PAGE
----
It’s all about personality…

3

By Chris Pollitt

Classic cars have personalities. It’s just a fact. People with no interest in cars who, as such, view them as nothing more than appliances on wheels will not understand. If you say your car has personality to someone who drives a Nissan Almera, they’ll give you a look akin to the one you give a child and when they thrust a paint-splattered sheet of paper in front of you and tell you it’s a horse. Those people won’t understand. They’ll think you’re mad. But the reality, as well we all know, is that those people are wrong. Old cars have soul, they have heart and as such, they have personality. We are unshakable in that belief. 

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Inadvertently, I have carried out a sort of science experiment to prove this. I own three cars. There is my sensible Dad car, which is a 2012 Ford C Max diesel. It’s reliable, it’s safe, it’s economical and it has all the personality of a potato. So just by existing, it proves that some cars are lacking personality. 

My C Max – Zero Personality

Then we have my two older cars. There is a 1996 Citroën ZX Volcane (don’t worry, it’s being painted soon) and my ongoing project, a 1999 Rover 800 Vitesse. Both of these cars have personality, and not just one unified ‘all cars’ personality. They are different. The Citroën, for example, has been nothing but a joy. An eager puppy of a car, it has been receptive to work, it always starts up even if left for weeks and it passed an MOT after sitting in a lock-up garage for half a decade. The only advisories were drop-links and ball joints. I’ve cleaned it out, I’ve fitted new wheels and tyres, new brakes, new suspension, new water pump and timing belt and more. It has been a joy. It’s a ‘happy’ car.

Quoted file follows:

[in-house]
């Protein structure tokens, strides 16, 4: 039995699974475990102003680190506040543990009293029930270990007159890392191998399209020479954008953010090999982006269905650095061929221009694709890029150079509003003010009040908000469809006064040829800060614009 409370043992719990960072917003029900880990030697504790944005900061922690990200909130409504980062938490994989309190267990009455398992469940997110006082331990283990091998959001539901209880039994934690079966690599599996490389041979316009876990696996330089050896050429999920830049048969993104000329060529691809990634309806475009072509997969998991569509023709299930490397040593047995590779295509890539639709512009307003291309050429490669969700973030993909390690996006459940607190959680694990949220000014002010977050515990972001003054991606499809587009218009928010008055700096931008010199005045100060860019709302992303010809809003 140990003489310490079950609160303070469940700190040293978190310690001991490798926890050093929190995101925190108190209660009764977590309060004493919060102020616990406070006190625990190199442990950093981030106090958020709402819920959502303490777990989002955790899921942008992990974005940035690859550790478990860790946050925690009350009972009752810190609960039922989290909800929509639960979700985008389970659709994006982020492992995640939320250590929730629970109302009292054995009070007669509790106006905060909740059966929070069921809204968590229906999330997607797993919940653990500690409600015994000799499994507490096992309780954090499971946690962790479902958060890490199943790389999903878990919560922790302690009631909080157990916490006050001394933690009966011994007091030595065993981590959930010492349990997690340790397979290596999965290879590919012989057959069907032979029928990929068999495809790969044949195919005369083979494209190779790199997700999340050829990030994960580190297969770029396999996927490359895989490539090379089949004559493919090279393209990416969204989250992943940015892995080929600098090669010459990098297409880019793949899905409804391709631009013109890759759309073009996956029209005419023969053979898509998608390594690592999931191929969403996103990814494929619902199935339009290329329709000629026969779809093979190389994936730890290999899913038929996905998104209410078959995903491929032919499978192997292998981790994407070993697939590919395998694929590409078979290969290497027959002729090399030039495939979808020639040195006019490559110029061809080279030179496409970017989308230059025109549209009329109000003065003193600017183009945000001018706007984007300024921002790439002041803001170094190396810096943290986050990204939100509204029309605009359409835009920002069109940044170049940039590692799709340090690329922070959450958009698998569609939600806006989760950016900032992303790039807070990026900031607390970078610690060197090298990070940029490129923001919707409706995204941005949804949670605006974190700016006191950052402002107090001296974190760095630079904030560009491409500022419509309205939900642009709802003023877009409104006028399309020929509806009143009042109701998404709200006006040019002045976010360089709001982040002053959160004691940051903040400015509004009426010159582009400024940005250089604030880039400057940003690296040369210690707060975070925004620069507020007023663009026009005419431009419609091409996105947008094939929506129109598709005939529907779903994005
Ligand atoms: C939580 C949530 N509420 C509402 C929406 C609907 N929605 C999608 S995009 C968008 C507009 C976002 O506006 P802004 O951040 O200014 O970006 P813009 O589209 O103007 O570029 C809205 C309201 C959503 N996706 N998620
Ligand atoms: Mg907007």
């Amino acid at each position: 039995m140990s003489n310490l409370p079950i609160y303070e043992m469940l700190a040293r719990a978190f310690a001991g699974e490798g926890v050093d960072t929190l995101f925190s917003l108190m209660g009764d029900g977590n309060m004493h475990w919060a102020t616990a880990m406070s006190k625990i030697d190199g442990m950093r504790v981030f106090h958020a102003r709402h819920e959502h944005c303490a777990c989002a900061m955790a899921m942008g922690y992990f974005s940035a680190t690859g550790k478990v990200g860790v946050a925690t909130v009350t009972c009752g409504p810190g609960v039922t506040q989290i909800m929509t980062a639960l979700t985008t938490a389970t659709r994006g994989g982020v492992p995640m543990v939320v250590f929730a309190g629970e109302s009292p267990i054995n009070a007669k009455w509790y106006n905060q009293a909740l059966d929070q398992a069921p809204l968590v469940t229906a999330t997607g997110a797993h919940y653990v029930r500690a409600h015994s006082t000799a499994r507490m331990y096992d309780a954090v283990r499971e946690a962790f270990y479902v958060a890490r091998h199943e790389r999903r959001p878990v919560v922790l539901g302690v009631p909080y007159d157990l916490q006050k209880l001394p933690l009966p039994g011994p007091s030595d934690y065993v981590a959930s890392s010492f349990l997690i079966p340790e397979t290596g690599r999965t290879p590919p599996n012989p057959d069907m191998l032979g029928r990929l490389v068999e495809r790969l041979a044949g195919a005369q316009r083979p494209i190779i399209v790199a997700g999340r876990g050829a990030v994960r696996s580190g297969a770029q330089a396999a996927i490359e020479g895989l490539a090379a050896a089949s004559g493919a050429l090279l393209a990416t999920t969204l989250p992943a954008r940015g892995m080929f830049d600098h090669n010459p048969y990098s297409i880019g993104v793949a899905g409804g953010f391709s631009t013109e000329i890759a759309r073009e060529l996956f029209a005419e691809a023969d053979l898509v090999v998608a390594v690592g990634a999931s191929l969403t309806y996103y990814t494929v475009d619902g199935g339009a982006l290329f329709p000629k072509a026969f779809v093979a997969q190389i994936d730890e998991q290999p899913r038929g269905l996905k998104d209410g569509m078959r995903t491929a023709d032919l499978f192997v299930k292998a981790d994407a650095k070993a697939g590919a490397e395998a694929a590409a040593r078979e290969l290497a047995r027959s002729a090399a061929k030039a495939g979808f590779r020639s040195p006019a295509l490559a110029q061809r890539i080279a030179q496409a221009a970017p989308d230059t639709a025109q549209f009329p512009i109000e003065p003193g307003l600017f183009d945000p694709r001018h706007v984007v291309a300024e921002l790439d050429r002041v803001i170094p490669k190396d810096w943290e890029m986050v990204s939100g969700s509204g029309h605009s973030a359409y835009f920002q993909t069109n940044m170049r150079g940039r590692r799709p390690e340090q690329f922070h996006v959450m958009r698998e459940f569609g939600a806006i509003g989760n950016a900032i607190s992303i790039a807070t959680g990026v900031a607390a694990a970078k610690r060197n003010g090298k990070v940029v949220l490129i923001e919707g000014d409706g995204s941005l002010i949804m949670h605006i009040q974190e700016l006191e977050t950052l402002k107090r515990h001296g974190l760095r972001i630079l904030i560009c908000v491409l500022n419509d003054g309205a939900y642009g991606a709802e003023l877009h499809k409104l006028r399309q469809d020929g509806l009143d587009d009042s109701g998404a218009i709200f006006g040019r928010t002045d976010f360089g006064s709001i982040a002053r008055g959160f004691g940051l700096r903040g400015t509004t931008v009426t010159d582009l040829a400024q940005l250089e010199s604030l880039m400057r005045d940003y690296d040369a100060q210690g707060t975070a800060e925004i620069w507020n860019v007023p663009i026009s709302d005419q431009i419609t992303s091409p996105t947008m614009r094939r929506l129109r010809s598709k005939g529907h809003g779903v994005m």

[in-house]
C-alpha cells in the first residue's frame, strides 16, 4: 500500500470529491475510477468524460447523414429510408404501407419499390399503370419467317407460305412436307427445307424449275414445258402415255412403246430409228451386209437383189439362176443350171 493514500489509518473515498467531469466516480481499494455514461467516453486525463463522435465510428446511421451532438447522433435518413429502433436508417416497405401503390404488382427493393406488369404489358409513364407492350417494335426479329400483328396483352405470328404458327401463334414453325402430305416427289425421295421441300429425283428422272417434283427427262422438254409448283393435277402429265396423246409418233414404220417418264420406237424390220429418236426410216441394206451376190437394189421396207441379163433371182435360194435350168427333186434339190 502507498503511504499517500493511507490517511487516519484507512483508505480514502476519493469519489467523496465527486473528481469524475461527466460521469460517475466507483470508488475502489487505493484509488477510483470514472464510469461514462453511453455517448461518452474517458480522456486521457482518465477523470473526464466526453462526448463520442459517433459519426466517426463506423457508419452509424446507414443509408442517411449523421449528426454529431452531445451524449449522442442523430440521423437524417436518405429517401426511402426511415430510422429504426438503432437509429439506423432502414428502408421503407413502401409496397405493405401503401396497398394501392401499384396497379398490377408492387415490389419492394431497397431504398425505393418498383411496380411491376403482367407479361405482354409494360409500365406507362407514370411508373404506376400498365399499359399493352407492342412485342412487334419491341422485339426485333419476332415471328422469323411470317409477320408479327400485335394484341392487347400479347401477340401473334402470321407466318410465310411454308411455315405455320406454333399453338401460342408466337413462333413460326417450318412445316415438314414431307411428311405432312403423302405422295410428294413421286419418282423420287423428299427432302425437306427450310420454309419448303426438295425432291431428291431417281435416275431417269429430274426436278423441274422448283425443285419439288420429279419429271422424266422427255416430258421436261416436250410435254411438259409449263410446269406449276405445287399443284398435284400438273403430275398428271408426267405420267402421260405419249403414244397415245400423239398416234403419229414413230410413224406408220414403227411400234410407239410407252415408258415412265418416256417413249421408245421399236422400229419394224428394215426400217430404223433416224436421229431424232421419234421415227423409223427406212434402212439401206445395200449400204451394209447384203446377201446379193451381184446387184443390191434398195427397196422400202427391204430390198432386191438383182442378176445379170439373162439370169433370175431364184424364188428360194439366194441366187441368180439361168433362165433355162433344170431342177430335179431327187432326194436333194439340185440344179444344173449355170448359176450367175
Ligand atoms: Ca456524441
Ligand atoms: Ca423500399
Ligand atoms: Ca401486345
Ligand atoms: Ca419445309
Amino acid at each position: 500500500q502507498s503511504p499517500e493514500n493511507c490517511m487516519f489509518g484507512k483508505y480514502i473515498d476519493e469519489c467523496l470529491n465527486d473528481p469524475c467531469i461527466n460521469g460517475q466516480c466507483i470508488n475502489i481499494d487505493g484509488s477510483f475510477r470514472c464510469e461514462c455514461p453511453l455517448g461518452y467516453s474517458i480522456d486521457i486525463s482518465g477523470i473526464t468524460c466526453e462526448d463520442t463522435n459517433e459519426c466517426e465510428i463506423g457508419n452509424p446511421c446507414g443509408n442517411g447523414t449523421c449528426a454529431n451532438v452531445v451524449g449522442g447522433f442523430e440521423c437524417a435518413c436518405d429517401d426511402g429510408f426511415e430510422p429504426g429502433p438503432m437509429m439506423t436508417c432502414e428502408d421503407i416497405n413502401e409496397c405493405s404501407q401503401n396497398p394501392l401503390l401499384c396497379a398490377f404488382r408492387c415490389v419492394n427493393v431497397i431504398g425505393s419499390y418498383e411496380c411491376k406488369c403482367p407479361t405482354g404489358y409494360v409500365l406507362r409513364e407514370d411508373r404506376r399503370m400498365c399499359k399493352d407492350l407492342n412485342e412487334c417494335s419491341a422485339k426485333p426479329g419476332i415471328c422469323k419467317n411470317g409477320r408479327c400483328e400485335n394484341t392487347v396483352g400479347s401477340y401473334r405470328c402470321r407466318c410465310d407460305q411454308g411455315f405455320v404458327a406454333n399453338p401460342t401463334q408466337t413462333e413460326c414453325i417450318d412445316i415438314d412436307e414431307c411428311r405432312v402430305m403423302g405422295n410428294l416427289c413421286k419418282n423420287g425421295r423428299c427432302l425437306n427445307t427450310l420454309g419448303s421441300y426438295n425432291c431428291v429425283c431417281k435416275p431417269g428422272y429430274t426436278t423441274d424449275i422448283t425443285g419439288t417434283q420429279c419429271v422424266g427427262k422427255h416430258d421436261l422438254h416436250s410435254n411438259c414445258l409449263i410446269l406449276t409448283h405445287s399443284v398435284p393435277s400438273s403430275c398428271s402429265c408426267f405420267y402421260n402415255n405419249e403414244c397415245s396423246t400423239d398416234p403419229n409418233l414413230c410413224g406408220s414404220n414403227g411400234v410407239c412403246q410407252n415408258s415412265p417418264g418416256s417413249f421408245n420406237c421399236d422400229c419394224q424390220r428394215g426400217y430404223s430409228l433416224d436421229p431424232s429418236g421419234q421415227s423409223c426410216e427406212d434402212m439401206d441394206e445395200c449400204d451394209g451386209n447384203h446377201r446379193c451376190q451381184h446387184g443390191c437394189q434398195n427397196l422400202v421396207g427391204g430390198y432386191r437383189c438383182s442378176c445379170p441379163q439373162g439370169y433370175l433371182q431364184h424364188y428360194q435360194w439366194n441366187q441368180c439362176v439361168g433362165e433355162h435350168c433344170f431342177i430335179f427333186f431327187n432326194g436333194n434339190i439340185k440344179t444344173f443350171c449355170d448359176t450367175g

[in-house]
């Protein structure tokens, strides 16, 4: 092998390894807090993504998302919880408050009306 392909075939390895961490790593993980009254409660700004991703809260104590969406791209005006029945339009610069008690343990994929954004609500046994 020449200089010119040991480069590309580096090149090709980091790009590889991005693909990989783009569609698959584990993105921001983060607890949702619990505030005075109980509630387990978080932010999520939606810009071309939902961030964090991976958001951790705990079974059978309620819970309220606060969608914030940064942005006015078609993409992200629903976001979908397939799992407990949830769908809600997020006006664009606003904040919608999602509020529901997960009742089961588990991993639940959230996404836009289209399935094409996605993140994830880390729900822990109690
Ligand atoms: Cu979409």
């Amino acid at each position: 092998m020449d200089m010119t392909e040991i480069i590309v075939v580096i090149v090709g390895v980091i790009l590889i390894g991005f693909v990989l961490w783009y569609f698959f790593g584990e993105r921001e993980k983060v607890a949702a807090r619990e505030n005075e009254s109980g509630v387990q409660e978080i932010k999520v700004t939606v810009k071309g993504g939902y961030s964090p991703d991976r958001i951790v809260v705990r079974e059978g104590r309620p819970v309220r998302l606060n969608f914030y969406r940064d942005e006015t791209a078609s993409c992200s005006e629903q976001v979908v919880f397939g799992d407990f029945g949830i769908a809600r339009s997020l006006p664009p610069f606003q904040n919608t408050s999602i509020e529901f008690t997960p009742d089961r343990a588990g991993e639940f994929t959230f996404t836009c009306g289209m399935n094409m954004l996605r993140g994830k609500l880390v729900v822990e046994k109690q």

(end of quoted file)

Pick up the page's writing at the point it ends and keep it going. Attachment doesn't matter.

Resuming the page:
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My ZX – Quite a happy little thing (yes, I’m painting it black soon)

The Rover, on the other hand, is an absolute sod. A cantankerous, miser of a car that fights me every step of the way despite offering it the same buffet of shiny parts as the Citroën. It’s a moody car with an untraceable parasitic drain that, when it does start, usually moans about it. If it was the C Max behaving in such a way, I would have set fire to it by now. But because it’s an older car, and I think because it’s a Rover, I have embraced its constant miserable nature. It is, fundamentally, part of the car’s personality. I wouldn’t have it any other way, and now anticipate it taking me four hours to remove a fuse. That’s just how it is. 

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My Rover 800 – Quite the grumpy old man

And I’m willing to bet you’re nodding along as you read this. Your classic, whatever that may be, will have its own unique idiosyncrasies. You will have had conversations with your car while working on it, you’ll have almost certainly fallen out with it at some point. But, when everything is working and in perfect harmony, you’ll have found yourself full of a love for it. A toaster doesn’t provoke those emotions. Nor does a BMW i3. In the broad spectrum of machinery, cars are the only things to do this.

Perhaps we’ve been conditioned by popular culture? It seems silly, but the comedy hijinks of a certain Volkswagen Beetle at the very least sow the seed of vehicular personality. There’s that black Firebird from the ‘80s that talks. And then, at the other end of the mood scale, there is a very red, very angry Plymouth Fury. Yes, these cars all exist on the TV and not the real world. But by virtue of them being ‘characters’, it serves to justify our own more human interactions with our cars. Right? 

Maybe I’m mad? I’ve been called worse. If I am mad, I’m okay with it. My perception of personality makes me love (and hate) my old cars in equal measure. It adds to the richness of the ownership experience, it makes my cars more interesting. I wouldn’t change it for the world, and I suspect, neither would you.

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